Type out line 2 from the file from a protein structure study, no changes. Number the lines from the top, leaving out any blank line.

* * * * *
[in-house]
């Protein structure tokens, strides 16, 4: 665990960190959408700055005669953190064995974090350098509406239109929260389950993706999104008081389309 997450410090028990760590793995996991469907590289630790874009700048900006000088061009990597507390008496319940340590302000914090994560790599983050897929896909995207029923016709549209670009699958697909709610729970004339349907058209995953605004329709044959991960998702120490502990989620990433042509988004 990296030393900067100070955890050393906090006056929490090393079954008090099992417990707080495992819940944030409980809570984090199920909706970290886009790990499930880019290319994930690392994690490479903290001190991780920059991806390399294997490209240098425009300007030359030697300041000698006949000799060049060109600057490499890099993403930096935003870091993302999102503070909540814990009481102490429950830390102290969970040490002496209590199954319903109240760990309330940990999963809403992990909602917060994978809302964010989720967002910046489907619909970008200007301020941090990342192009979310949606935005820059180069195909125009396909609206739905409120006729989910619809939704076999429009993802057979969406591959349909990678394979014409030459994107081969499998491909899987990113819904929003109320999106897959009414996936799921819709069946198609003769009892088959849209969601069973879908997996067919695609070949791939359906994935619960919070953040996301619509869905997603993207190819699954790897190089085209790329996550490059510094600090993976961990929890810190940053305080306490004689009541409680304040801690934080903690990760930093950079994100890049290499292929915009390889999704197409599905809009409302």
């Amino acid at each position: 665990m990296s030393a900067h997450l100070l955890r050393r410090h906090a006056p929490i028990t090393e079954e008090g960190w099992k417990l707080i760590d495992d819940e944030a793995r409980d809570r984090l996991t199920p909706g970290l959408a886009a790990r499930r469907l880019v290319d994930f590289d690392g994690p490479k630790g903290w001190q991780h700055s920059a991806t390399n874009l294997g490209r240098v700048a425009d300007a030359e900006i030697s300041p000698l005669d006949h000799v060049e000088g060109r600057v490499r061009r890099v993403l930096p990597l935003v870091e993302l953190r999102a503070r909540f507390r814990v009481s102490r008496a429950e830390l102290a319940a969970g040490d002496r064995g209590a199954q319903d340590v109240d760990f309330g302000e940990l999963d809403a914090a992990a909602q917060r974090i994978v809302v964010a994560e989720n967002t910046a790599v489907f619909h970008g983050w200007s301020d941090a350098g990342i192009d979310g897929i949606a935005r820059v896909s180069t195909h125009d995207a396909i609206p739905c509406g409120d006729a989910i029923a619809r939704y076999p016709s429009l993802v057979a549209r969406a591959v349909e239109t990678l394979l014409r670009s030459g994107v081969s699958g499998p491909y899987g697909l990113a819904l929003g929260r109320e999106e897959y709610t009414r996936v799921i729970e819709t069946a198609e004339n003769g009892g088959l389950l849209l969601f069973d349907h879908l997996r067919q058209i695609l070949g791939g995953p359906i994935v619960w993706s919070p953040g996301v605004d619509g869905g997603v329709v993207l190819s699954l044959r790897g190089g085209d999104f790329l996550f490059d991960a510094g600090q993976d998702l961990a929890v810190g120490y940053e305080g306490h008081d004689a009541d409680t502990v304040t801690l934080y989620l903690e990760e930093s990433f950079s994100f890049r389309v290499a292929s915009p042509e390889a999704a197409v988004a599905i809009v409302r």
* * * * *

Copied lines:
């Protein structure tokens, strides 16, 4: 665990960190959408700055005669953190064995974090350098509406239109929260389950993706999104008081389309 997450410090028990760590793995996991469907590289630790874009700048900006000088061009990597507390008496319940340590302000914090994560790599983050897929896909995207029923016709549209670009699958697909709610729970004339349907058209995953605004329709044959991960998702120490502990989620990433042509988004 990296030393900067100070955890050393906090006056929490090393079954008090099992417990707080495992819940944030409980809570984090199920909706970290886009790990499930880019290319994930690392994690490479903290001190991780920059991806390399294997490209240098425009300007030359030697300041000698006949000799060049060109600057490499890099993403930096935003870091993302999102503070909540814990009481102490429950830390102290969970040490002496209590199954319903109240760990309330940990999963809403992990909602917060994978809302964010989720967002910046489907619909970008200007301020941090990342192009979310949606935005820059180069195909125009396909609206739905409120006729989910619809939704076999429009993802057979969406591959349909990678394979014409030459994107081969499998491909899987990113819904929003109320999106897959009414996936799921819709069946198609003769009892088959849209969601069973879908997996067919695609070949791939359906994935619960919070953040996301619509869905997603993207190819699954790897190089085209790329996550490059510094600090993976961990929890810190940053305080306490004689009541409680304040801690934080903690990760930093950079994100890049290499292929915009390889999704197409599905809009409302």